If you thought paper towels were an environmental winner, think again. This may have been true a decade ago, but even recycled paper towels are much more environmentally intensive than the newer high-speed hand dryers like XLerator, Airblade, and Jet Towel.
Low-flow faucets have become a standard water-saving feature in public bathrooms. Unfortunately, it turns out that
drying your hands can use a lot more water than washing them—anywhere from 18 to 70 liters (4.8 to 18.5 gallons) per hand-washing session, depending on the drying method—according to a life-cycle assessment (LCA) commissioned by Dyson, maker of Airblade high-speed hand dryers. The study, conducted by researchers at the Massachusetts Institute of Technology (MIT), looks at seven hand-drying methods commonly used in public bathrooms.
In general, hand dryers have most of their impact during use—by consuming electricity—while all types of towels have most of their impact during manufacturing. The three high-speed dryers considered in the study won hands-down in every category when pitted against conventional hot-air dryers, paper towels, and reusable cotton roll towels.
Conventional dryers were the worst in terms of global warming potential and water consumption. Both virgin and recycled paper towels tied for a close second in both of those categories. Virgin towels weighed in as the largest energy consumers and the hardest on ecosystem quality. Though their ecosystem effects were smaller, recycled towels are intensive to manufacture and were not far behind virgin towels in energy use.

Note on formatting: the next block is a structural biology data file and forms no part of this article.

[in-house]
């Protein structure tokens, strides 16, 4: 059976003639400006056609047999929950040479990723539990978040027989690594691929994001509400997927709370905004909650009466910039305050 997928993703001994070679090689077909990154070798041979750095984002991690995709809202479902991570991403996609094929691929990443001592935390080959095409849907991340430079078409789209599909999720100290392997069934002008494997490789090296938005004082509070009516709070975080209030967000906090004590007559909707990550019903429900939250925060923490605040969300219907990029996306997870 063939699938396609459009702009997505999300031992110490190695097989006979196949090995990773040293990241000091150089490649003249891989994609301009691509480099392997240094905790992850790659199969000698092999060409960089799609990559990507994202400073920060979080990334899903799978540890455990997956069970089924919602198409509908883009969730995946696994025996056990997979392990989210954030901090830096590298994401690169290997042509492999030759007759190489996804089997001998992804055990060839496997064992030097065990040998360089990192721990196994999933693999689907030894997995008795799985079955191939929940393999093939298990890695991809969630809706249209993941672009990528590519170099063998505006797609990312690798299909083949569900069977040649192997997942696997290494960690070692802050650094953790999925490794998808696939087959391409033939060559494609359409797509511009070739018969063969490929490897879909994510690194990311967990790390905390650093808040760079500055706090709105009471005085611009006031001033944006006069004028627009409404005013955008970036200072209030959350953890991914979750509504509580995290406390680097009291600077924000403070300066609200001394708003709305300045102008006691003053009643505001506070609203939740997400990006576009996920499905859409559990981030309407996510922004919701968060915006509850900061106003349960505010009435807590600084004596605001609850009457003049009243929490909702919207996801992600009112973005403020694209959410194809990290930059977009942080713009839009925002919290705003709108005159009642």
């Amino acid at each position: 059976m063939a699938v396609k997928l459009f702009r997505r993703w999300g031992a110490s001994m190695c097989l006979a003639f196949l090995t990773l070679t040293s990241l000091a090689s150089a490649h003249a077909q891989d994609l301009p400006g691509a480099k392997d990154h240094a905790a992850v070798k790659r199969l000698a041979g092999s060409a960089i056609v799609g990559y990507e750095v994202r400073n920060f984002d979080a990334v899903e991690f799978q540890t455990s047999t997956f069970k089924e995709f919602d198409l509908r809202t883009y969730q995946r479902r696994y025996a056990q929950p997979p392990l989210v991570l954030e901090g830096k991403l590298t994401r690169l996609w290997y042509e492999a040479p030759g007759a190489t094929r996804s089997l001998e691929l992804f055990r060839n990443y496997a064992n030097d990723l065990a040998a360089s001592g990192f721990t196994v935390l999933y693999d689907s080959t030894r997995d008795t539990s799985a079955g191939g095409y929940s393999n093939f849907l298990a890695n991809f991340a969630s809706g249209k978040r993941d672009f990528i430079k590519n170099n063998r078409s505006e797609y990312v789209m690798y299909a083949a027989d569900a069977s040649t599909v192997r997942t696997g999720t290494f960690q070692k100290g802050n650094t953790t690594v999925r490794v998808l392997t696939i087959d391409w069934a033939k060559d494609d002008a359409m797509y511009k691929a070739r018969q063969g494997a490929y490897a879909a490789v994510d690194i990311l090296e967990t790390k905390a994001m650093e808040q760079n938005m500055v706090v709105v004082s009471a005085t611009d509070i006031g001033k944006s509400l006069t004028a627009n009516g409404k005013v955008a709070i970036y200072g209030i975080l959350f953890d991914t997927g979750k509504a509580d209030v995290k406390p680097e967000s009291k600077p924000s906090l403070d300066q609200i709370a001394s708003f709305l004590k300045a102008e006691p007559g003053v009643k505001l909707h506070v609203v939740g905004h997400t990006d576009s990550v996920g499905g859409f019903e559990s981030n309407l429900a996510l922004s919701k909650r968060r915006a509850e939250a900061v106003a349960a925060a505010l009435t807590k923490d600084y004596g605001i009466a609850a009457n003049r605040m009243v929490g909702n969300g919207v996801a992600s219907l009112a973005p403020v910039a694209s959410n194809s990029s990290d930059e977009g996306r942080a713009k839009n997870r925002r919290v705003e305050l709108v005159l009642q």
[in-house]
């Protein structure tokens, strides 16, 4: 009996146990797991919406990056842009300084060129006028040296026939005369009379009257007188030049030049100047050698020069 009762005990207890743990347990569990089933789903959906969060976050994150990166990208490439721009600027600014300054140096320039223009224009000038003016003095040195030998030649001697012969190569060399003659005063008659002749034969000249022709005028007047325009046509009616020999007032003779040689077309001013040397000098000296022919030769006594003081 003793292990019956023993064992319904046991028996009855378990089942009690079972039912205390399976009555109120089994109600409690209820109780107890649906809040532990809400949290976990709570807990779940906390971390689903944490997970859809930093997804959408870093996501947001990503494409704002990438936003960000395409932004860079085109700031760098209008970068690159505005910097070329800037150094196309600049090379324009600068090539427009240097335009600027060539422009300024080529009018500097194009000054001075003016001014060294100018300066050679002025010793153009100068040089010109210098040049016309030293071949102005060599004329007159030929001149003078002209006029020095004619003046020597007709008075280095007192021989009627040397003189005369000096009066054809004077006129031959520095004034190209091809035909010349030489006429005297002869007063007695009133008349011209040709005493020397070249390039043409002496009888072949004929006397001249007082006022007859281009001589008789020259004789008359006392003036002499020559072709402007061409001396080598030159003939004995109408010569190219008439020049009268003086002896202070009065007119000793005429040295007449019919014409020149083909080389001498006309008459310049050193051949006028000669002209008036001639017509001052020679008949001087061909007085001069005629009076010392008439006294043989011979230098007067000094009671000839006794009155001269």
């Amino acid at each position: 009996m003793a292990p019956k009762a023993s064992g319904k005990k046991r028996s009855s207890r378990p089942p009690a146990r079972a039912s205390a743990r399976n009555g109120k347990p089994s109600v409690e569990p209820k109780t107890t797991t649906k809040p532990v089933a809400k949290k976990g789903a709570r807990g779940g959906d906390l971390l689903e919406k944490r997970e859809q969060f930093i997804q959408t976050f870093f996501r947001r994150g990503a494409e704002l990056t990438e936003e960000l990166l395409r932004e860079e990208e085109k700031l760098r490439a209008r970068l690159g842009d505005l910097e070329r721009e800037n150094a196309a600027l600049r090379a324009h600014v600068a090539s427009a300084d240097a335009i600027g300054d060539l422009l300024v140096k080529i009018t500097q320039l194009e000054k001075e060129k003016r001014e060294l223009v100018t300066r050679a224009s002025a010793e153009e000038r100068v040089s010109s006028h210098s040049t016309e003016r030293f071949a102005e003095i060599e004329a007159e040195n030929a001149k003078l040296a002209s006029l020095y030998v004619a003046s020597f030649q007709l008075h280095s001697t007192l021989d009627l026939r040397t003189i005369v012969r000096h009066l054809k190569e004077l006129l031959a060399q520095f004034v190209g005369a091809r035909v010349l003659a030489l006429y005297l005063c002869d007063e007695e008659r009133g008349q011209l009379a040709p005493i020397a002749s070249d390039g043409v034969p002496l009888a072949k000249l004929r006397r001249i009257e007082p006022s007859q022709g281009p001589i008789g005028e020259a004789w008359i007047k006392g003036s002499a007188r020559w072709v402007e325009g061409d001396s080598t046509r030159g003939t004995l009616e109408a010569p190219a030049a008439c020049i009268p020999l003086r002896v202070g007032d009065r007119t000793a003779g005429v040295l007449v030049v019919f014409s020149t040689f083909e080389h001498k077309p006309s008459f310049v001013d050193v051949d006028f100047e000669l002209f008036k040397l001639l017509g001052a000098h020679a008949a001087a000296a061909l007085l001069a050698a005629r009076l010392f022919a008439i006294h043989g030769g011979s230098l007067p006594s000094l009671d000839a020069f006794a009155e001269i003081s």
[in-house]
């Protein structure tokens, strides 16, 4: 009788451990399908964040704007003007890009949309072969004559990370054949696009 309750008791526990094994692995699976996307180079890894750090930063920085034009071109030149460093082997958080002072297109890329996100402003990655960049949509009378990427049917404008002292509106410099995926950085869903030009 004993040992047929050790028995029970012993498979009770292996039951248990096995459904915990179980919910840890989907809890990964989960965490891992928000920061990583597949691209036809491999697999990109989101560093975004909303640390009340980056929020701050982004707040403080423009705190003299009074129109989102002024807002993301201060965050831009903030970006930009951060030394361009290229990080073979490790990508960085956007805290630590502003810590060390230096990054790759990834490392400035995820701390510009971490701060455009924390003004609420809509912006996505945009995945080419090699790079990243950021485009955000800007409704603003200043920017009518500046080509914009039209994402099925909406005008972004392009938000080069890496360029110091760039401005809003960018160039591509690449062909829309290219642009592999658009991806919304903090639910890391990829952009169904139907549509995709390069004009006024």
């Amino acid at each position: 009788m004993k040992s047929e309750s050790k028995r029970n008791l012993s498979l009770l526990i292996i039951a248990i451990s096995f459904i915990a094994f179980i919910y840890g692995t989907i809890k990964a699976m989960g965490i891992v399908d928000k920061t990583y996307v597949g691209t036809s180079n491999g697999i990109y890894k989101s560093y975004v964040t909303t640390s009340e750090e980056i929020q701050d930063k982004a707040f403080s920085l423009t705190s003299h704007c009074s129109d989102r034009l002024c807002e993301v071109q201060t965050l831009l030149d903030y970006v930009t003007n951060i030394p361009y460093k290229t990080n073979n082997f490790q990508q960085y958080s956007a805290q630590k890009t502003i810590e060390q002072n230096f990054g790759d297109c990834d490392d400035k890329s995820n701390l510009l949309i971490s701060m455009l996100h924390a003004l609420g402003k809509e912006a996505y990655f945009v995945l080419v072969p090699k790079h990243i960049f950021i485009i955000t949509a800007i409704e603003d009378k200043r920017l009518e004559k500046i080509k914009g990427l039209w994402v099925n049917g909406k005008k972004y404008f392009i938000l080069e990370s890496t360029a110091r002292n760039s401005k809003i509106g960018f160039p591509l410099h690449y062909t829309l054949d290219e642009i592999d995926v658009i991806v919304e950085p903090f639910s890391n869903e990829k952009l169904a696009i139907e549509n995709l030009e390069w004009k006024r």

With any LCA, it’s important to keep assumptions in mind. “Ecosystem quality,” for example, sounds more general than it is: it technically measures “potentially disappeared fraction of plant species per square meter per year” and so would not capture many of the qualities we associate with a thriving ecosystem, like biodiversity or healthy soil.
Many impacts—but particularly water consumption and global warming potential—result directly from energy consumption. For more on why power generation is so water-intensive, see “The Water-Energy Connection,”
EBN Oct. 2010.
Of the common methods, it looks as though high-speed hand dryers are the least energy- and water-intensive way to dry your hands—something
EBN has suspected for a long time (see “XLerator: The Hand Dryer Reinvented,“
EBN Jan. 2002). We would be interested to see a broader LCA that encompasses both washing and drying; such a study could include alcohol-based hand sanitizer, which consumes neither water nor energy during use and doesn’t require drying at all. And don't forget the lowest-impact solution: drip-drying or using a piece of clothing.